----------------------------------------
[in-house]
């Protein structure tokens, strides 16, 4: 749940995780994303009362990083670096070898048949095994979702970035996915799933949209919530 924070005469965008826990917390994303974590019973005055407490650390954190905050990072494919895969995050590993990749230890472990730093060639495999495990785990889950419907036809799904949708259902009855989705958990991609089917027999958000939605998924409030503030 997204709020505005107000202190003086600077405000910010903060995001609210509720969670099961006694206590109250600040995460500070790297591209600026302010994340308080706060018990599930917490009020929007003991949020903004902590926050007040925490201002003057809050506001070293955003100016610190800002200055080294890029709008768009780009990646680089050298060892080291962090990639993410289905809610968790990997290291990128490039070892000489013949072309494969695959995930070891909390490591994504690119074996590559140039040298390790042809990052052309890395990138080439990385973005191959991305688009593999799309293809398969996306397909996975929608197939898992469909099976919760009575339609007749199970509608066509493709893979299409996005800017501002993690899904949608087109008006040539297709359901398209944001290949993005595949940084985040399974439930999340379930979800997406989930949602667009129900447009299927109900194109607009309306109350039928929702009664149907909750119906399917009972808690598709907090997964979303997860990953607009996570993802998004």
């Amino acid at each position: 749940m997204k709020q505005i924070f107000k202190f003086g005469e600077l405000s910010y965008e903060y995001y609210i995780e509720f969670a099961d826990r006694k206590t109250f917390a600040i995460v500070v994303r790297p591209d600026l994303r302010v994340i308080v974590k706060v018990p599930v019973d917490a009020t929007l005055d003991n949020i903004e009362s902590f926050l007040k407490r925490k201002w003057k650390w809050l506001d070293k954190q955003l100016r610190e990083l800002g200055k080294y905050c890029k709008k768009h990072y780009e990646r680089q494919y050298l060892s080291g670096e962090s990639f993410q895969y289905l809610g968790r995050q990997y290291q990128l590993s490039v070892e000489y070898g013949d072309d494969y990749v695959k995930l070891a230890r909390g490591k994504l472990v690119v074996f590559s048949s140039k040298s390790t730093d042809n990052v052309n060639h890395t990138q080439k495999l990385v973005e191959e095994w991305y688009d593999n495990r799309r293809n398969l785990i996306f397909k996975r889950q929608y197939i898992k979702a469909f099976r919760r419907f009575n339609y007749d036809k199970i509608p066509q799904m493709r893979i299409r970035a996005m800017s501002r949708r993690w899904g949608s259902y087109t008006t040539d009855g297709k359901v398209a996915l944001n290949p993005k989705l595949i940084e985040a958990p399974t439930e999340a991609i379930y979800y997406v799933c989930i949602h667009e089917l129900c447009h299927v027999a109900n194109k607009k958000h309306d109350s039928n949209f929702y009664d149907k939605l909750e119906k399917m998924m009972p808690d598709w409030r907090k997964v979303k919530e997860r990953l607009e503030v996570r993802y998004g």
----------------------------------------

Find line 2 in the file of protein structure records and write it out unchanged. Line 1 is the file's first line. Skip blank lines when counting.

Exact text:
């Protein structure tokens, strides 16, 4: 749940995780994303009362990083670096070898048949095994979702970035996915799933949209919530 924070005469965008826990917390994303974590019973005055407490650390954190905050990072494919895969995050590993990749230890472990730093060639495999495990785990889950419907036809799904949708259902009855989705958990991609089917027999958000939605998924409030503030 997204709020505005107000202190003086600077405000910010903060995001609210509720969670099961006694206590109250600040995460500070790297591209600026302010994340308080706060018990599930917490009020929007003991949020903004902590926050007040925490201002003057809050506001070293955003100016610190800002200055080294890029709008768009780009990646680089050298060892080291962090990639993410289905809610968790990997290291990128490039070892000489013949072309494969695959995930070891909390490591994504690119074996590559140039040298390790042809990052052309890395990138080439990385973005191959991305688009593999799309293809398969996306397909996975929608197939898992469909099976919760009575339609007749199970509608066509493709893979299409996005800017501002993690899904949608087109008006040539297709359901398209944001290949993005595949940084985040399974439930999340379930979800997406989930949602667009129900447009299927109900194109607009309306109350039928929702009664149907909750119906399917009972808690598709907090997964979303997860990953607009996570993802998004």